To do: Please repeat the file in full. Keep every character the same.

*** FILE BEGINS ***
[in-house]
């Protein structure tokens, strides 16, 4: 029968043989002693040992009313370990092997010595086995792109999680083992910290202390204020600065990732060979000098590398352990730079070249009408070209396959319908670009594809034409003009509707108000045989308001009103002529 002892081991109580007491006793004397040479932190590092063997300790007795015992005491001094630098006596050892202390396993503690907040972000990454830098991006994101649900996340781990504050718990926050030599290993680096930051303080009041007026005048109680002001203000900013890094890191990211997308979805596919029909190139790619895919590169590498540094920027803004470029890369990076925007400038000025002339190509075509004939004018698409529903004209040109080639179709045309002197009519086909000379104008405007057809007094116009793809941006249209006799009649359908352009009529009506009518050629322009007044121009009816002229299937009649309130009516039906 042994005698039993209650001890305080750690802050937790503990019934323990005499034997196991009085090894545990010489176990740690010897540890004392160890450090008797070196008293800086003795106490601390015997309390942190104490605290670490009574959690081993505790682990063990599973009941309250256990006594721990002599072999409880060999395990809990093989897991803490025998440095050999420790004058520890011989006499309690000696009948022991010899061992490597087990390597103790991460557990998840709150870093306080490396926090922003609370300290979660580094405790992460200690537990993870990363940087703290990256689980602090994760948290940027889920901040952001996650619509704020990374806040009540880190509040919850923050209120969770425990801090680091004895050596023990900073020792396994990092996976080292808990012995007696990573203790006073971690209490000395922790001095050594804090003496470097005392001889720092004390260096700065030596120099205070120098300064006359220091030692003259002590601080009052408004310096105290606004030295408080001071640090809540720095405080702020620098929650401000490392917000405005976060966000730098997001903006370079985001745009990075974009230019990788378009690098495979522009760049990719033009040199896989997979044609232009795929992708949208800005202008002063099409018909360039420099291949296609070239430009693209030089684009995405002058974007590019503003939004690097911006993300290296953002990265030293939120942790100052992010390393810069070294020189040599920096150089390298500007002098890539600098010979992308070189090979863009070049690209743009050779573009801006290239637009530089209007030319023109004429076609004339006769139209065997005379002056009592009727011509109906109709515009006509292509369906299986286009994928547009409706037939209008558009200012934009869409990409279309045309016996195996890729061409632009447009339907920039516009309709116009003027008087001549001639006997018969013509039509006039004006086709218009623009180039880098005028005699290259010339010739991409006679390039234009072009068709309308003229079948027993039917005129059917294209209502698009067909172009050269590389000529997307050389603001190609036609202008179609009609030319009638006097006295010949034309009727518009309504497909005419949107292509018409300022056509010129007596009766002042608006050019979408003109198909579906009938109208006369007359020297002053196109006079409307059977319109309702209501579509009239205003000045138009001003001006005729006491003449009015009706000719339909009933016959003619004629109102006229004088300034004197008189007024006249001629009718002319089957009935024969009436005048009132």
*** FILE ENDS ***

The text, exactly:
[in-house]
């Protein structure tokens, strides 16, 4: 029968043989002693040992009313370990092997010595086995792109999680083992910290202390204020600065990732060979000098590398352990730079070249009408070209396959319908670009594809034409003009509707108000045989308001009103002529 002892081991109580007491006793004397040479932190590092063997300790007795015992005491001094630098006596050892202390396993503690907040972000990454830098991006994101649900996340781990504050718990926050030599290993680096930051303080009041007026005048109680002001203000900013890094890191990211997308979805596919029909190139790619895919590169590498540094920027803004470029890369990076925007400038000025002339190509075509004939004018698409529903004209040109080639179709045309002197009519086909000379104008405007057809007094116009793809941006249209006799009649359908352009009529009506009518050629322009007044121009009816002229299937009649309130009516039906 042994005698039993209650001890305080750690802050937790503990019934323990005499034997196991009085090894545990010489176990740690010897540890004392160890450090008797070196008293800086003795106490601390015997309390942190104490605290670490009574959690081993505790682990063990599973009941309250256990006594721990002599072999409880060999395990809990093989897991803490025998440095050999420790004058520890011989006499309690000696009948022991010899061992490597087990390597103790991460557990998840709150870093306080490396926090922003609370300290979660580094405790992460200690537990993870990363940087703290990256689980602090994760948290940027889920901040952001996650619509704020990374806040009540880190509040919850923050209120969770425990801090680091004895050596023990900073020792396994990092996976080292808990012995007696990573203790006073971690209490000395922790001095050594804090003496470097005392001889720092004390260096700065030596120099205070120098300064006359220091030692003259002590601080009052408004310096105290606004030295408080001071640090809540720095405080702020620098929650401000490392917000405005976060966000730098997001903006370079985001745009990075974009230019990788378009690098495979522009760049990719033009040199896989997979044609232009795929992708949208800005202008002063099409018909360039420099291949296609070239430009693209030089684009995405002058974007590019503003939004690097911006993300290296953002990265030293939120942790100052992010390393810069070294020189040599920096150089390298500007002098890539600098010979992308070189090979863009070049690209743009050779573009801006290239637009530089209007030319023109004429076609004339006769139209065997005379002056009592009727011509109906109709515009006509292509369906299986286009994928547009409706037939209008558009200012934009869409990409279309045309016996195996890729061409632009447009339907920039516009309709116009003027008087001549001639006997018969013509039509006039004006086709218009623009180039880098005028005699290259010339010739991409006679390039234009072009068709309308003229079948027993039917005129059917294209209502698009067909172009050269590389000529997307050389603001190609036609202008179609009609030319009638006097006295010949034309009727518009309504497909005419949107292509018409300022056509010129007596009766002042608006050019979408003109198909579906009938109208006369007359020297002053196109006079409307059977319109309702209501579509009239205003000045138009001003001006005729006491003449009015009706000719339909009933016959003619004629109102006229004088300034004197008189007024006249001629009718002319089957009935024969009436005048009132």